Borderlines

Think back to the year 2000. New York’s World Trade Center still stood. Personal digital assistants were a niche market. There were no smartphones (the iPhone arrived in 2006) or tablets (the iPad took until 2010). Social media was nascent; Facebook first opened in 2004. The Good Friday agreement was just two years old, and for many in Britain “terrorists” were still “Irish”. *That* was when the UK passed the Terrorism Act (2000).

Usually when someone says the law can’t keep up with technological change they mean that technology can preempt regulation at speed. What the documentary Phantom Parrot shows, however, is that technological change can profoundly alter the consequences of laws already on the books. The film’s worked example is Schedule 7 of the 2000 Terrorism Act, which empowers police to stop, question, search, and detain people passing through the UK’s borders. They do not need prior authority or suspicion, but may only stop and question people for the purpose of determining whether the individual may be or have been concerned in the commission, preparation, or instigation of acts of terrorism.

Today this law means that anyone ariving at the UK border may be compelled to unlock access to data charting their entire lives. The Hansard record of the debate on the bill shows clearly that lawmakers foresaw problems: the classification of protesters as terrorists, the uselessness of fighting terrorism by imprisoning the innocent (Jeremy Corbyn), the reversal of the presumption of innocence. But they could not foresee how far-reaching the powers the bill granted would become.

The film’s framing story begins in November 2016, when Muhammed Rabbani arrived at London’s Heathrow Airport from Doha and was stopped and questioned by police under Schedule 7. They took his phone and laptop and asked for his passwords. He refused to supply them. On previous occasions, when he had similarly refused, they’d let him go. This time, he was arrested. Under Schedule 7, the penalty for such a refusal can be up to three months in jail.

Rabbani is managing director of CAGE International, a human rights organization that began by focusing on prisoners seized under the war on terror and expanded its mission to cover “confronting other rule of law abuses taking place under UK¬†counter-terrorism strategy”. Rabbani’s refusal to disclose his passwords was, he said later, because he was carrying 30,000 confidential documents relating to a client’s case. A lawyer can claim client confidentiality, but not NGOs. In 2018, the appeals court ruled the password demands were lawful.

In September 2017, Rabbani was convicted. He was g iven a 12-month conditional discharge and ordered to pay ¬£620 in costs. As Rabbani says in the film, “The law made me a terrorist.” No one suspected him of being a terrorist or placing anyone in danger; but the judge made clear she had no choice under the law and so he nonetheless has been convicted of a terrorism offense. On appeal in 2018, his conviction was upheld. We see him collect his returned devices – five years on from his original detention.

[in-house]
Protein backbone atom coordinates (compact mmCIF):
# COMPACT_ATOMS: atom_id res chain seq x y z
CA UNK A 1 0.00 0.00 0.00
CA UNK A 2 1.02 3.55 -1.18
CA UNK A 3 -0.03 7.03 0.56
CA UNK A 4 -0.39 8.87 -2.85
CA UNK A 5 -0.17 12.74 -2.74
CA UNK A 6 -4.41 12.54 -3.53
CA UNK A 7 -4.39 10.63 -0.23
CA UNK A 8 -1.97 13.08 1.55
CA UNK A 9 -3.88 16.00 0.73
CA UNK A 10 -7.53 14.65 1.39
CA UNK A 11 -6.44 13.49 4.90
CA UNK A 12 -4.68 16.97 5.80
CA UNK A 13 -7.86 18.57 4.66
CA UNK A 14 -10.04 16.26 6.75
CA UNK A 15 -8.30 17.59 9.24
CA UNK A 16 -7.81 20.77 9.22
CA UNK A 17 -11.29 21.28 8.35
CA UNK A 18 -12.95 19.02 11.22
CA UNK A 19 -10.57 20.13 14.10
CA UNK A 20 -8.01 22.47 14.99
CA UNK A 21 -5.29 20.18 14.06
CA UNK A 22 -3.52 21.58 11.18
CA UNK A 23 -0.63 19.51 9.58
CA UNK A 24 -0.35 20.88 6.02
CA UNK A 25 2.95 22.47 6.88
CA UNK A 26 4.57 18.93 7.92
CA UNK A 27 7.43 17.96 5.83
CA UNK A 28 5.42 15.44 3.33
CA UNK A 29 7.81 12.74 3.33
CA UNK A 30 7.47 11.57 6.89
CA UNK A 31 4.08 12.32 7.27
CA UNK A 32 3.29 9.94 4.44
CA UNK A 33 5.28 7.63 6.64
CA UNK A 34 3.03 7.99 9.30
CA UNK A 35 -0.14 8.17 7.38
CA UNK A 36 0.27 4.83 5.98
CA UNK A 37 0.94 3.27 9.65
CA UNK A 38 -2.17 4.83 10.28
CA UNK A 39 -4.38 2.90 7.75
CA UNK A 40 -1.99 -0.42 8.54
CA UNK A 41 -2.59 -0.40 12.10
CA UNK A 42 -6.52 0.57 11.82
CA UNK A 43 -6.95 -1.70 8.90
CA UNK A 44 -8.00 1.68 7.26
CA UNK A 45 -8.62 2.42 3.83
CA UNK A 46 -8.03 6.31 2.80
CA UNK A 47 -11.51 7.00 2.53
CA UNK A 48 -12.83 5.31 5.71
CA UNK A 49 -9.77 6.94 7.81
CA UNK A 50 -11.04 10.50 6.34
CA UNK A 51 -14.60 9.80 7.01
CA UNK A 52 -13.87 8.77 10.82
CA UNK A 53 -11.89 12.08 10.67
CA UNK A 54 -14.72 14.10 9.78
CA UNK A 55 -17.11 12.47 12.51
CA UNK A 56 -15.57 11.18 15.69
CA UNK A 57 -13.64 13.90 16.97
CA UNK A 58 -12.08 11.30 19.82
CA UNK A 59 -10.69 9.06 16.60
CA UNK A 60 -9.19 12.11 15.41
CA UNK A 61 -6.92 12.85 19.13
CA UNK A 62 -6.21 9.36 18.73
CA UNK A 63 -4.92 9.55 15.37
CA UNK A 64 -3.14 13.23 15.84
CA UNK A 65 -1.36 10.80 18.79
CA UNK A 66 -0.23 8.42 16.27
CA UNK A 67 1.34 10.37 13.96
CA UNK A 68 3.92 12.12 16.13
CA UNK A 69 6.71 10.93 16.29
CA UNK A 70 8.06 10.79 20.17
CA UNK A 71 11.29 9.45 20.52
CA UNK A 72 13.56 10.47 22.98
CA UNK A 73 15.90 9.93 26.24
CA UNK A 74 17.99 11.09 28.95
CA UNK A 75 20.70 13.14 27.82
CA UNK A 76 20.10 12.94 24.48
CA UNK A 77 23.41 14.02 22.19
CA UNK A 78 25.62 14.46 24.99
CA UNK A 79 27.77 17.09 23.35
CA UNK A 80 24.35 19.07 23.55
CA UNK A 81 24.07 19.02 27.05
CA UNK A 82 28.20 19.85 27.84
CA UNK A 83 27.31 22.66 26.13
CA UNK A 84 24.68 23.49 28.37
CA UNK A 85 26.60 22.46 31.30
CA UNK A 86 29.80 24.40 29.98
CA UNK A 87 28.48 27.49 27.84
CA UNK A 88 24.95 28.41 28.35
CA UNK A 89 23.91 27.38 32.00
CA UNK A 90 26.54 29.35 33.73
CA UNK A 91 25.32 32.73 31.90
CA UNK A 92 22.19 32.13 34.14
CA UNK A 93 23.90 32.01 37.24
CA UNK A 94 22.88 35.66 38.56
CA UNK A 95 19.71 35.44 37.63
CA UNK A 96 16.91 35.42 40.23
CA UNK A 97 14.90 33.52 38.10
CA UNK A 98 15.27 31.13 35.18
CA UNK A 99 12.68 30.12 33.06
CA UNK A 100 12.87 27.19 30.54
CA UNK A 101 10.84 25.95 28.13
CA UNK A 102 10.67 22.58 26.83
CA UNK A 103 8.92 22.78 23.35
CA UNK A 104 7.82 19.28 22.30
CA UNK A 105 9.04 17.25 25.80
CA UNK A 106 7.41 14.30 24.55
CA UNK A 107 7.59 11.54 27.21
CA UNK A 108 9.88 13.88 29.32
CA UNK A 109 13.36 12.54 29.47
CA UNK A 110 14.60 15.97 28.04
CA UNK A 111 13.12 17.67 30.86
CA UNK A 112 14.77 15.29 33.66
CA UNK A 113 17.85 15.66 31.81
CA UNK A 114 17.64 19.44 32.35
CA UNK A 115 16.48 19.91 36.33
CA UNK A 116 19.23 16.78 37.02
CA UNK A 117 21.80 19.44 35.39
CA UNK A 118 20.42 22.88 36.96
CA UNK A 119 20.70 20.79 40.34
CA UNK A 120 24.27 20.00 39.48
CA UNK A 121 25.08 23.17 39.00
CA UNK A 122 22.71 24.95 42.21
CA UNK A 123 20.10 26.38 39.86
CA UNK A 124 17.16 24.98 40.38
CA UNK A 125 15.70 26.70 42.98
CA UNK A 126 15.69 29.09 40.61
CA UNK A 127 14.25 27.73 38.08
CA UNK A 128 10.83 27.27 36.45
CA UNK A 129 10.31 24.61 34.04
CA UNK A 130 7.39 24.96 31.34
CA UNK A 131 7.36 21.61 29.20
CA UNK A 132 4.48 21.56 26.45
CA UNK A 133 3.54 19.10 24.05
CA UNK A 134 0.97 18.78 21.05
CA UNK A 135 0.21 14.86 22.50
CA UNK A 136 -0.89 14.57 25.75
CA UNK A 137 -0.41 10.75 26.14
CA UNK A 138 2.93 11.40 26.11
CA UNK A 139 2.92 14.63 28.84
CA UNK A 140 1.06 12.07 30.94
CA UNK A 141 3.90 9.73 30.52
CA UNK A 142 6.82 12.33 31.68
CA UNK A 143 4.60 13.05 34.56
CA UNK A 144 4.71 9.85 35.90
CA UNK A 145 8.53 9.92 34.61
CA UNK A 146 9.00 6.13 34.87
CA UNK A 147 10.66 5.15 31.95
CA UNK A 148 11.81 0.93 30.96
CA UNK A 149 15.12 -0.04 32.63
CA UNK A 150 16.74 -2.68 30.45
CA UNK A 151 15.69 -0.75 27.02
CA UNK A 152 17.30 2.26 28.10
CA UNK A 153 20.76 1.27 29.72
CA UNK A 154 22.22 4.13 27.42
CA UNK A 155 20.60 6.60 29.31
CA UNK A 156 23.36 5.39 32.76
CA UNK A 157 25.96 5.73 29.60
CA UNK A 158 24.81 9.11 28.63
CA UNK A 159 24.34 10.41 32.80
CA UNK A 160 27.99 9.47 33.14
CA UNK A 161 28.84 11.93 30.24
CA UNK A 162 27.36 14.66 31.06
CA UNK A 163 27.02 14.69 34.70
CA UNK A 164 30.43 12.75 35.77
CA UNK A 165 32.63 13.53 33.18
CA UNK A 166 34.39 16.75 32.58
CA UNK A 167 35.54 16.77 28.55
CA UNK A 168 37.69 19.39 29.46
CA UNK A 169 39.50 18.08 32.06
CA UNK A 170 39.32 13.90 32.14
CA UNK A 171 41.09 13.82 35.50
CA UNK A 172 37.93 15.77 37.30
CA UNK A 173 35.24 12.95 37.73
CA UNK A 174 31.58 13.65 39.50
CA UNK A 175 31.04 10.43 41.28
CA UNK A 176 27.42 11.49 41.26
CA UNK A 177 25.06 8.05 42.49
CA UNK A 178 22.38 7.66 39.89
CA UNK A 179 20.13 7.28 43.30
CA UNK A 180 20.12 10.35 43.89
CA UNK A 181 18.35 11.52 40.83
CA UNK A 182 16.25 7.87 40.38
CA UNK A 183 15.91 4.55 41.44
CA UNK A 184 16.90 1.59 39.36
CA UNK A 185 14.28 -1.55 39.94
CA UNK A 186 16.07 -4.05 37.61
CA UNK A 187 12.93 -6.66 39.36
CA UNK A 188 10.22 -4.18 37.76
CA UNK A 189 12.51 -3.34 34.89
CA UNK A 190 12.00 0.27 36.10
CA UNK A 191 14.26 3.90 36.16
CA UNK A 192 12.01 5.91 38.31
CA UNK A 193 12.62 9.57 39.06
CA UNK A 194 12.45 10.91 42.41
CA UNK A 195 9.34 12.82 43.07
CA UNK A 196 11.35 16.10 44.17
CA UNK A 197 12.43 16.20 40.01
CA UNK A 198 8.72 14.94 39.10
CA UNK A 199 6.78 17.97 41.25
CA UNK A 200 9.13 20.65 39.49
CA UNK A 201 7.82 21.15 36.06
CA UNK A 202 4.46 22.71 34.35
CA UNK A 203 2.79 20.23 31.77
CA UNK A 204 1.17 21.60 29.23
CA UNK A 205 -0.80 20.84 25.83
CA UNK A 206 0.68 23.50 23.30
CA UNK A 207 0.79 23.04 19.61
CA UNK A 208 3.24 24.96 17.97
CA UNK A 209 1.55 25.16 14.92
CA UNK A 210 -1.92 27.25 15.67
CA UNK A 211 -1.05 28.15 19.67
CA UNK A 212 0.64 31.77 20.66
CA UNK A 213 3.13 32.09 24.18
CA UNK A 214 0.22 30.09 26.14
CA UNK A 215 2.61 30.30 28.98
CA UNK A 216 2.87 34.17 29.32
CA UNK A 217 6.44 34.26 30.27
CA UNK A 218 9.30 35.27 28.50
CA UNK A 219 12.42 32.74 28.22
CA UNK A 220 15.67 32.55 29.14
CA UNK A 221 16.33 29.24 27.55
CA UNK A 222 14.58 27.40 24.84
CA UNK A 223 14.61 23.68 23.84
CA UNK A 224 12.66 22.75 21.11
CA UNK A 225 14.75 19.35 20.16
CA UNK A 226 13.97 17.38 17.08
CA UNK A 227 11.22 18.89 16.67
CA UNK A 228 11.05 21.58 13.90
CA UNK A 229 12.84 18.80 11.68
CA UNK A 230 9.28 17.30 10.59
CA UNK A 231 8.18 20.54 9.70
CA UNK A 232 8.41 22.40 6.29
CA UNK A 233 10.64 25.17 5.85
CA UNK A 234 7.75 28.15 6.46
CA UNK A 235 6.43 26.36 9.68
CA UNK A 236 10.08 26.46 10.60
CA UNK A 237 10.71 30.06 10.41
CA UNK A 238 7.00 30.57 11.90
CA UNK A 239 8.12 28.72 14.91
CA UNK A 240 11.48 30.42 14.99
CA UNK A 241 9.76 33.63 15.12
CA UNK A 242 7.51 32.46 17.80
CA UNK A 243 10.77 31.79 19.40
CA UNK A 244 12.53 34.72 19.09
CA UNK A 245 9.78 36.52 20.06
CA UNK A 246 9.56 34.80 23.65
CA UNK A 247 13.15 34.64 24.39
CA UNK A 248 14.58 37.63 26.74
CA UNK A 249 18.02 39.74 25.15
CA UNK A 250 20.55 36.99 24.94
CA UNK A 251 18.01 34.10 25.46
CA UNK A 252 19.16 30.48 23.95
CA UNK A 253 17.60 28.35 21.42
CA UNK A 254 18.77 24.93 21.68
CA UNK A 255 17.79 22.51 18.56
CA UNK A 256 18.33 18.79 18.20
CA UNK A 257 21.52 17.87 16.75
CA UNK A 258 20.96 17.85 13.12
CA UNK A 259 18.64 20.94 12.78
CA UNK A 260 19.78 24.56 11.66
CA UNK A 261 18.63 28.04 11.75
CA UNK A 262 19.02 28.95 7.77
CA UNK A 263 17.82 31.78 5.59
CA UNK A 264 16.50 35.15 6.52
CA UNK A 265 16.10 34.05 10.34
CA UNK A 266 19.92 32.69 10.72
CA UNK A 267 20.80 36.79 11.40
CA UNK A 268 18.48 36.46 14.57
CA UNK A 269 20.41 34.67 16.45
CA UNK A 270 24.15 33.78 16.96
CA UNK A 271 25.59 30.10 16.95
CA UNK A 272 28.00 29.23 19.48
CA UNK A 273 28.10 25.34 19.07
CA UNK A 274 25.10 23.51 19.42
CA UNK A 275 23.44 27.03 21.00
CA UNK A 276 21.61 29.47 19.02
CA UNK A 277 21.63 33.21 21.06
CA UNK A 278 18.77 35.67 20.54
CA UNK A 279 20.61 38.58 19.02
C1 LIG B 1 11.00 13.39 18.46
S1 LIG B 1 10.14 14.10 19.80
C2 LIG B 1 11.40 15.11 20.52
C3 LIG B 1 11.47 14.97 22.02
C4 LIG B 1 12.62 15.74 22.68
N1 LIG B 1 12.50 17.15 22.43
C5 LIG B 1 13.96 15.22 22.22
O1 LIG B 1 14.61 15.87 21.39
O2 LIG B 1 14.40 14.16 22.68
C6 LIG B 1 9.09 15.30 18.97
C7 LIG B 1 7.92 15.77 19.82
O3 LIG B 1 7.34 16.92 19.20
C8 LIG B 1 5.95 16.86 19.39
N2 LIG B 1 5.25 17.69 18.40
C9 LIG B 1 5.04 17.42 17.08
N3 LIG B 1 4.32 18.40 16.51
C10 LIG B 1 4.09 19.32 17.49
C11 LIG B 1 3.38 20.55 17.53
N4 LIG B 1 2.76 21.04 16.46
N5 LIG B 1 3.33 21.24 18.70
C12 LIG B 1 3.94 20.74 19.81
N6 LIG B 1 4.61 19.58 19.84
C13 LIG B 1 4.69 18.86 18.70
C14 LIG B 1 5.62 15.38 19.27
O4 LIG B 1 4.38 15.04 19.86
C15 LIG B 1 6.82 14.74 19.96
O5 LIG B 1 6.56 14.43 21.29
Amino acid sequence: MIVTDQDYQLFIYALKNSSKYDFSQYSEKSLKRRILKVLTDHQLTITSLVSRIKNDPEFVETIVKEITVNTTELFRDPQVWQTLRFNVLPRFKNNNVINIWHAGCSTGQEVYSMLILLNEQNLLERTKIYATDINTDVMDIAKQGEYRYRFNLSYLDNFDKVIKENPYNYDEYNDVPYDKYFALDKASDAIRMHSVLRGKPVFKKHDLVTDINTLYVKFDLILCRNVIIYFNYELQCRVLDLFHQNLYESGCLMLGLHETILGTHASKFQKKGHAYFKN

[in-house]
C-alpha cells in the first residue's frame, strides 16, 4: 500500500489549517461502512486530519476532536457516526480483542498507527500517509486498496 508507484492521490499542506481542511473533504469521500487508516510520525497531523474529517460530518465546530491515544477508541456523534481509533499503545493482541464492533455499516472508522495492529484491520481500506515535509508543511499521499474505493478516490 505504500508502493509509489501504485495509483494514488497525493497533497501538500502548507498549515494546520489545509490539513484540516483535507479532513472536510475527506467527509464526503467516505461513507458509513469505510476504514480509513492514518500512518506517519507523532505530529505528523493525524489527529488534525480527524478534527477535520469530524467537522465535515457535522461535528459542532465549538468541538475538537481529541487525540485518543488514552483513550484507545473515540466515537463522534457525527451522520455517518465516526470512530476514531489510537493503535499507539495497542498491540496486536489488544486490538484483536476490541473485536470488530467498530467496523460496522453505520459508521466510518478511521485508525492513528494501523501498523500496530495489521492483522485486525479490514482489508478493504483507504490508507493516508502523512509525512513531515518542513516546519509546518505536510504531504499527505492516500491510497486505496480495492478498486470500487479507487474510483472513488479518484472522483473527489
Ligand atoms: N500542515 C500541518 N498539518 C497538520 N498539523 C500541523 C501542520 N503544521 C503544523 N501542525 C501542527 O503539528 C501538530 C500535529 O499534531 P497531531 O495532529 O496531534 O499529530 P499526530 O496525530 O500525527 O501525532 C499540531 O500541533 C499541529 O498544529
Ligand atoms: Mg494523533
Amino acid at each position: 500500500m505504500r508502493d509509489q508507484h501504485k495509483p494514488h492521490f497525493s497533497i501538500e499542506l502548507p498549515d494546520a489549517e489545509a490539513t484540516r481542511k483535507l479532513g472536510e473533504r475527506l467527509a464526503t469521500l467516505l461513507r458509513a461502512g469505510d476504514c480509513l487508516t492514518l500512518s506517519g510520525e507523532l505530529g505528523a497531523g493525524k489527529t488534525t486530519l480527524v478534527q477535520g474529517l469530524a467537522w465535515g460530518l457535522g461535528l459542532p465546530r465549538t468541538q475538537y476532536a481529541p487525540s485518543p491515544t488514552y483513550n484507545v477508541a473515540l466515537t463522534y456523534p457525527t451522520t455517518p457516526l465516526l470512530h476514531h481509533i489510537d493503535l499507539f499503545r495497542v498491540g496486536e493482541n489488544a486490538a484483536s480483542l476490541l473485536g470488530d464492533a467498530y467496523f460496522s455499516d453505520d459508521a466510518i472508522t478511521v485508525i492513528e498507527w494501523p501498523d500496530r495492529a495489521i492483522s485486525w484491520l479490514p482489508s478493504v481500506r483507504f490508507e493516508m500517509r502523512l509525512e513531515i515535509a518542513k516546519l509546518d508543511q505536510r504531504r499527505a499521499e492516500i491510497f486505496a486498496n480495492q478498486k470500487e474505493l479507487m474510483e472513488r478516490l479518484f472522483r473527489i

Britain is not the only country that regards him with suspicion. Citing his conviction, in 2023 France banned him, and, he claims, Poland deported him.

Unsurprisingly, CAGE is on the first list of groups that may be dubbed “extremist” under the new definition of extremism released last week by communities secretary Michael Gove. The direct consequence of this designation is a ban on participation in public life – chiefly, meetings with central and local government. The expansion of the meaning of “extremist”, however, is alarming activists on all sides.

Director Kate Stonehill tells the story of Rabbani’s detention partly through interviews and partly through a reenactment using wireframe-style graphics and a synthesized voice that reads out questions and answers from the interview transcripts. A cello of doom provides background ominance. Laced through this narrative are others. A retired law enforcement office teaches a class to use extraction and analysis tools, in which we see how extensive the information available to them really is. Ali Al-Marri and his lawyer review his six years of solitary detention as an enemy combatant in Charleston, South Carolina. Lastly, Stonehill calls on Ryan Gallegher’s reporting, which exposed the titular Phantom Parrot, the program to exploit the data retained under Schedule 7. There are no records of how many downloads have been taken.

The retired law enforcement officer’s class is practically satire. While saying that he himself doesn’t want to be tracked for safety reasons, he tells students to grab all the data they can when they have the opportunity. They are in Texas: “Consent’s not even a problem.” Start thinking outside of the box, he tells them.

What the film does not stress is this: rights are largely suspended at all borders. In 2022, the UK extended Schedule 7 powers to include migrants and refugees arriving in boats.

The movie’s future is bleak. At the Chaos Computer Congress, a speaker warns that gait recognition, eye movement detection, and speech analysis (accents, emotion) and and other types of analysis will be much harder to escape and enable watchers to do far more with the ever-vaster stores of data collected from and about each of us.

“These powers are capable of being misused,” said Douglas Hogg in the 1999 Commons debate. “Most powers that are capable of being misused will be misused.” The bill passed 210-1.

Illustrations: Still shot from the wireframe reenactment of Rabbani’s questioning in Phantom Parrot.

Wendy M. Grossman is the 2013 winner of the Enigma Award. Her Web site has an extensive archive of her books, articles, and music, and an archive of earlier columns in this series. She is a contributing editor for the Plutopia News Network podcast. Follow on Mastodon